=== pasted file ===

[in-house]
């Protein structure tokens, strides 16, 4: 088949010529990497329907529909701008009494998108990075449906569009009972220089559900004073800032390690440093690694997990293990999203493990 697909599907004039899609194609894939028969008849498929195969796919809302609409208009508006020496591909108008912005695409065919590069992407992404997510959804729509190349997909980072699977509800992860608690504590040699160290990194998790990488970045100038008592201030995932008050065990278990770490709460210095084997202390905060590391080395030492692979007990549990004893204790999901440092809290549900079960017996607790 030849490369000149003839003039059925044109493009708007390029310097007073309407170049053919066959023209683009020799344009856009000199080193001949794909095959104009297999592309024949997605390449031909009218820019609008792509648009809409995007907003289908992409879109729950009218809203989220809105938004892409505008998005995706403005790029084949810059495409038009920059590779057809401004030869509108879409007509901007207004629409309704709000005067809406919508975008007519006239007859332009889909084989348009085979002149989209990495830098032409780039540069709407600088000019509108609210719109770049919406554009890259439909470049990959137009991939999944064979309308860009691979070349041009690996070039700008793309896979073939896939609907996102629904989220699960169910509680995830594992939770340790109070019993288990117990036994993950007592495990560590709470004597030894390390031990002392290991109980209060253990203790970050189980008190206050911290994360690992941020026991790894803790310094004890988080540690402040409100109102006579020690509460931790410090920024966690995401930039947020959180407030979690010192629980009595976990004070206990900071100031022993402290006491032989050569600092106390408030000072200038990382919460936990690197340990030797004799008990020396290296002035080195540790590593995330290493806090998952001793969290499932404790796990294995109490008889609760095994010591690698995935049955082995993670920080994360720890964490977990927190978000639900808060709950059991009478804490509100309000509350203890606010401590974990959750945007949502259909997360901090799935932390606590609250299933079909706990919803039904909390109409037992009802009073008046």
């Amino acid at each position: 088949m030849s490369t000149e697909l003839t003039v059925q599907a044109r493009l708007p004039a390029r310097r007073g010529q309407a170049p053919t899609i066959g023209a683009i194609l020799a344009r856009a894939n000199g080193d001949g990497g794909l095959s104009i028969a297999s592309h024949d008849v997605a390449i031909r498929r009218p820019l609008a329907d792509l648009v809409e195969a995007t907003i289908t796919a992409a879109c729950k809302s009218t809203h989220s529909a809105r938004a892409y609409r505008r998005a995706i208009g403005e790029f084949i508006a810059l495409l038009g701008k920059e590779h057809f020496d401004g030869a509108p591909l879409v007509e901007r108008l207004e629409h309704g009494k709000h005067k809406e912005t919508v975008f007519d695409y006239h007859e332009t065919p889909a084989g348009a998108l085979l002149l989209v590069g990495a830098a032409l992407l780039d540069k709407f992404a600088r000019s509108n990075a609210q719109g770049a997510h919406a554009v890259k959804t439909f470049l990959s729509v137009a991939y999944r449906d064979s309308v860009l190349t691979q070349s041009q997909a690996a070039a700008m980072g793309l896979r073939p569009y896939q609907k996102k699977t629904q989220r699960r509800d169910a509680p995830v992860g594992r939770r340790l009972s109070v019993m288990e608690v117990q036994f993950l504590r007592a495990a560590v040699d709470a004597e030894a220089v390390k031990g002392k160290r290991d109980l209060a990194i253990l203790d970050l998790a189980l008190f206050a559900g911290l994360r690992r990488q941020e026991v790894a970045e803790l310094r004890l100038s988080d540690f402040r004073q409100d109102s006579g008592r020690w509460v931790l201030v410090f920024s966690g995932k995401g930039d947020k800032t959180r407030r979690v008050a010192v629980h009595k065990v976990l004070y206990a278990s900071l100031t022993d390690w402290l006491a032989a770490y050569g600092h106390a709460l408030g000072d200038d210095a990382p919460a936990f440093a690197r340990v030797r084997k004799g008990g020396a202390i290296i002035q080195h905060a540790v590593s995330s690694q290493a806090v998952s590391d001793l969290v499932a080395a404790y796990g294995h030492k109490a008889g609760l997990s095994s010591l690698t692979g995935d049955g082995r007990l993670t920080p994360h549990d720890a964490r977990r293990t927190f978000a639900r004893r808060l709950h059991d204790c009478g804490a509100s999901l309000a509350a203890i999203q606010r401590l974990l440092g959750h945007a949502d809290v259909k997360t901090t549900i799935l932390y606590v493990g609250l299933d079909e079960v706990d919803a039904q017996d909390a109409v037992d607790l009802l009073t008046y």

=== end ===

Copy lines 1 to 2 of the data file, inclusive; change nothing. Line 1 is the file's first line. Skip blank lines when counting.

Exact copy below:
[in-house]
């Protein structure tokens, strides 16, 4: 088949010529990497329907529909701008009494998108990075449906569009009972220089559900004073800032390690440093690694997990293990999203493990 697909599907004039899609194609894939028969008849498929195969796919809302609409208009508006020496591909108008912005695409065919590069992407992404997510959804729509190349997909980072699977509800992860608690504590040699160290990194998790990488970045100038008592201030995932008050065990278990770490709460210095084997202390905060590391080395030492692979007990549990004893204790999901440092809290549900079960017996607790 030849490369000149003839003039059925044109493009708007390029310097007073309407170049053919066959023209683009020799344009856009000199080193001949794909095959104009297999592309024949997605390449031909009218820019609008792509648009809409995007907003289908992409879109729950009218809203989220809105938004892409505008998005995706403005790029084949810059495409038009920059590779057809401004030869509108879409007509901007207004629409309704709000005067809406919508975008007519006239007859332009889909084989348009085979002149989209990495830098032409780039540069709407600088000019509108609210719109770049919406554009890259439909470049990959137009991939999944064979309308860009691979070349041009690996070039700008793309896979073939896939609907996102629904989220699960169910509680995830594992939770340790109070019993288990117990036994993950007592495990560590709470004597030894390390031990002392290991109980209060253990203790970050189980008190206050911290994360690992941020026991790894803790310094004890988080540690402040409100109102006579020690509460931790410090920024966690995401930039947020959180407030979690010192629980009595976990004070206990900071100031022993402290006491032989050569600092106390408030000072200038990382919460936990690197340990030797004799008990020396290296002035080195540790590593995330290493806090998952001793969290499932404790796990294995109490008889609760095994010591690698995935049955082995993670920080994360720890964490977990927190978000639900808060709950059991009478804490509100309000509350203890606010401590974990959750945007949502259909997360901090799935932390606590609250299933079909706990919803039904909390109409037992009802009073008046």